‘Twas the night before Christmas…When we signed four-time All-Star RHP Dellin Betances (@DBetances68) to a one-year contract with a player option for 2021!
Just imagine a world where Cole throws 7 strong innings. The Yankees will then have a choice to go with old reliable in Zack Britton or the King of Gas, the Prince of Fire, Another-Nickname-Related-To-Burning, Josh Hader. After that you have Aroldis Chapman. You win most of those games.
A string of arms such as these is just unfair. There is nobody to look forward to. All you can do is hope somebody makes a mistake. (Or set up a camera to see what’s coming.)
The Tactical Advantages of Hader
Let’s say you take Cole out of the equation for now. Put the Yankees in a similar situation that they were in during the 2019 ALCS. You bring an elite bullpen arm you can trust such as Hader, a few issues that we saw last postseason are fixed.
For one, you aren’t going to need to overuse anybody. You’ll also have some wiggle room in case guys are off. The overuse was an issue for Chad Green and we don’t have to talk about Ottavino if you don’t want to. With Dellin out and the guys behind our A-bullpen feeling like the C-squad during a blow-out game, the relief arms were over-exposed and all the Astros had to do was bide their time.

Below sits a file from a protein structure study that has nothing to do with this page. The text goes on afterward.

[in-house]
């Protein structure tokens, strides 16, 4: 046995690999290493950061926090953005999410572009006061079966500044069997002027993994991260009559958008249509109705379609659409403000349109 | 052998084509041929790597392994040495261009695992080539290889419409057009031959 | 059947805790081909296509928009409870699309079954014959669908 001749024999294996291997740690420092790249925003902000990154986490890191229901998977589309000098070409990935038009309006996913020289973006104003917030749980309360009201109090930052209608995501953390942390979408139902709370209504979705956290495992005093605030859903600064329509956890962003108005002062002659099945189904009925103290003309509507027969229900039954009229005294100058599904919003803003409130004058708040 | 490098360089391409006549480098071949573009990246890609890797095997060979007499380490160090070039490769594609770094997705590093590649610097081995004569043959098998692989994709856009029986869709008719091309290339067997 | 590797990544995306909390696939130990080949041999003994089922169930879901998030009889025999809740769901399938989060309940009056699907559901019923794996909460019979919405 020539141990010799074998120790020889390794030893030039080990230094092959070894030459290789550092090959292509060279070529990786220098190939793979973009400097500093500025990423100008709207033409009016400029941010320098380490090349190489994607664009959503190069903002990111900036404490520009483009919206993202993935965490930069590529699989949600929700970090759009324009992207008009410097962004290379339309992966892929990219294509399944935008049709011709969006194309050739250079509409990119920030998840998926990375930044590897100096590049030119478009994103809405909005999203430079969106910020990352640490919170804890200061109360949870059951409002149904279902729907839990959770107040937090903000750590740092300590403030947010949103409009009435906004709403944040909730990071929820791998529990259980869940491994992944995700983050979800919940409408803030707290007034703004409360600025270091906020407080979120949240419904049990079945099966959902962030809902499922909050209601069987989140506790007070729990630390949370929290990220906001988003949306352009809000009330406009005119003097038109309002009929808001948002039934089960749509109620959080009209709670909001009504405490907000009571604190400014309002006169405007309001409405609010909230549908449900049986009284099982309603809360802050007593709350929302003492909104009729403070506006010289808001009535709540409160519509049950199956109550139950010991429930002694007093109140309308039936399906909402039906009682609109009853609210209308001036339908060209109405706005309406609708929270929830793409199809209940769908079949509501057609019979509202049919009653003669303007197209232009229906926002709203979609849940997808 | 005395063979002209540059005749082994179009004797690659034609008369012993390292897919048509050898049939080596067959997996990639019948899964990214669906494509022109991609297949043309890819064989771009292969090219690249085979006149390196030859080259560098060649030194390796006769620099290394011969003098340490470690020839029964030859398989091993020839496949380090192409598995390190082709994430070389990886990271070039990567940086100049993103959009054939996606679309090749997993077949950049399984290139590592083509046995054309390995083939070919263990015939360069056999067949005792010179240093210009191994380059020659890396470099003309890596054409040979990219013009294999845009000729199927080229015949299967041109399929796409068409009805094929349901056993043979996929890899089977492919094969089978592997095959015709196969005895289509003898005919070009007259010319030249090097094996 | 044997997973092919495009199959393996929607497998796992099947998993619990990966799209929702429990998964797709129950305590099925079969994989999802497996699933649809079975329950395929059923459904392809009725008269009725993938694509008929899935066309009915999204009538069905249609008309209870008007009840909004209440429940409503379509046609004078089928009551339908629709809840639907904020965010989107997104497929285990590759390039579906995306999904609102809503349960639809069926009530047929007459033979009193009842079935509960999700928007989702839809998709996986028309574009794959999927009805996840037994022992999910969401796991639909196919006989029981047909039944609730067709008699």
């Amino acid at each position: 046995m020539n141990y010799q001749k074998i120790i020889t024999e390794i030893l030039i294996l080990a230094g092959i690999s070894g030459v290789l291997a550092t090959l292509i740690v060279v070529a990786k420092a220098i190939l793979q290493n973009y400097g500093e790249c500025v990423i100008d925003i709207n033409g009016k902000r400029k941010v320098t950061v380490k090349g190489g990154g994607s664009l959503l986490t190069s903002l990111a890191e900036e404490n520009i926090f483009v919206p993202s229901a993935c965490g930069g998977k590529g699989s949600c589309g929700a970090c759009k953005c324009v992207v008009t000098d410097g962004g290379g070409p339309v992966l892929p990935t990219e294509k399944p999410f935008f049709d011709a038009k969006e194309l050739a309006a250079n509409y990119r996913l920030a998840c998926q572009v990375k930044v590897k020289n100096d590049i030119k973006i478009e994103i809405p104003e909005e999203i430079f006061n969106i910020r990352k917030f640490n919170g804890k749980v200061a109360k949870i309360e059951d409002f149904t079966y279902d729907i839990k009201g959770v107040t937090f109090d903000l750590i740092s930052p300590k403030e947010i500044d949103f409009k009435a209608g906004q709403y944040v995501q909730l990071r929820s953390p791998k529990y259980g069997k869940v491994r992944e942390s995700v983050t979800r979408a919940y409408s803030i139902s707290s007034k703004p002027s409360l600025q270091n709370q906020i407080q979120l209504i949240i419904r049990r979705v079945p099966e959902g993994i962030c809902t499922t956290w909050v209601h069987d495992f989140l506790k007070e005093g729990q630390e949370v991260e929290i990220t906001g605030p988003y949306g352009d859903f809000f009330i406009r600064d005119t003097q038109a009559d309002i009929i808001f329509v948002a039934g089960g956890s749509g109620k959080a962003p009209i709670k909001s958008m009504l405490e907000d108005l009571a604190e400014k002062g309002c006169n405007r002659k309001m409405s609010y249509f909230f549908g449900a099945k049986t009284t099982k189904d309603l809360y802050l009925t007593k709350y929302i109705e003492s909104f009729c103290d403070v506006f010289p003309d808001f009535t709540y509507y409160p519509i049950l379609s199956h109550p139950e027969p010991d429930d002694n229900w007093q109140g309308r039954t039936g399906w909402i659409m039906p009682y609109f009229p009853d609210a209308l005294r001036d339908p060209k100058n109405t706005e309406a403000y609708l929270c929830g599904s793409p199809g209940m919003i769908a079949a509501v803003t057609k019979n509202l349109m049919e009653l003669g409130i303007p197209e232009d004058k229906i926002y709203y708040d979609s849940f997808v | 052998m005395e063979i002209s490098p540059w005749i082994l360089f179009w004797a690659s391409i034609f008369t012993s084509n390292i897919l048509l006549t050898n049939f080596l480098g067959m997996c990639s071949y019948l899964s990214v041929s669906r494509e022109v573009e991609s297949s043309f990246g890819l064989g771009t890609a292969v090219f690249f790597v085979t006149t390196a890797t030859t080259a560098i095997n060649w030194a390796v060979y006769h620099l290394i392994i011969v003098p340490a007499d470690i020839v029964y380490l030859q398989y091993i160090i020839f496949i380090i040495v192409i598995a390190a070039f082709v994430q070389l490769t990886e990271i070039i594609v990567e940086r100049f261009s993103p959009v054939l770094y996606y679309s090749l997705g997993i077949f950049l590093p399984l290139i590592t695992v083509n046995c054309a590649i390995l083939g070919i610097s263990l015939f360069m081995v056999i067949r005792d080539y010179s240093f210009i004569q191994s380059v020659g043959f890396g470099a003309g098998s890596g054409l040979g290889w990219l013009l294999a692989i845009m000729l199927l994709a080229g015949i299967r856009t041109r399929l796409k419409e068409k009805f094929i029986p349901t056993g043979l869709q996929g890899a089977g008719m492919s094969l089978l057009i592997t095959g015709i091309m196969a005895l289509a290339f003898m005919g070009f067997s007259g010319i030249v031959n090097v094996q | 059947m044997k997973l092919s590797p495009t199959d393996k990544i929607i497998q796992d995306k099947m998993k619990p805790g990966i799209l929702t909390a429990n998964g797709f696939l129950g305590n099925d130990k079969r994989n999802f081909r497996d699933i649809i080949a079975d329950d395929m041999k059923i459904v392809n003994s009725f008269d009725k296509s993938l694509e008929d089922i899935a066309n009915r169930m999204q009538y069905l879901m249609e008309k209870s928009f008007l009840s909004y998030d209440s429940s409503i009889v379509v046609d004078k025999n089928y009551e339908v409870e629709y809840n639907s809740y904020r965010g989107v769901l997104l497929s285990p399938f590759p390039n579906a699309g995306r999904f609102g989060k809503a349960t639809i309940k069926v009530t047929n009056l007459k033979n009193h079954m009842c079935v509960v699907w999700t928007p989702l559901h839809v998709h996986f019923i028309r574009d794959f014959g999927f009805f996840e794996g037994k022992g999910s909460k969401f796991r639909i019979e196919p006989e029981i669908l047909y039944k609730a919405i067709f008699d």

With Hader, even if you have a starter go between 5 and 6 innings, you can feel confident that there are a medley of guys to choose from to bridge you to that ninth inning. That’s even if you’re in a situation that we saw with Ottavino where a reliever can’t find the plate and when the does, his balls are crushed.
Depth is everything.
No Time to be Cute
Getting Gerrit Cole shows the Yankees aren’t playing. They aren’t being cute the way they were in years past like with Javier Vazquez the nine times they tried thinking he’d make it in New York or, in more recent memory, going for Sonny Gray instead of Justin Verlander.
Right now Daniel Hudson is on the market and he feels like one of those cute moves. Maybe it works and you look like a genius. Maybe it doesn’t. At that point you find yourself watching another guy come smiling off the mound.
Any transactions the Yankees make should be an impact move. (That sounds so obvious but if you’re old enough to remember Kei Igawa, this bares repeating.) If there is a choice between a Hudson or a Hader and the price of a Hader means you have to spend on prospects in ways you’re uncomfortable, the Yankees have to do it. (Unless you’re giving away the farm. Everything should be within reason. Don’t give the rights to the RailRiders to Milwaukee.)
A rotation or a bullpen in Major League Baseball are not things you can just paste together. We saw what happened to Boston when they decided to go to a Closer By Committee. (Gleyber Torres ended up having a field day.) In the playoffs, we saw with the Yankees what happens when you decide to have a rotation with upside but hasn’t shown all year if they can go the distance.
That’s how you lose. That’s how you spend the next decade looking forward to next year every September and October.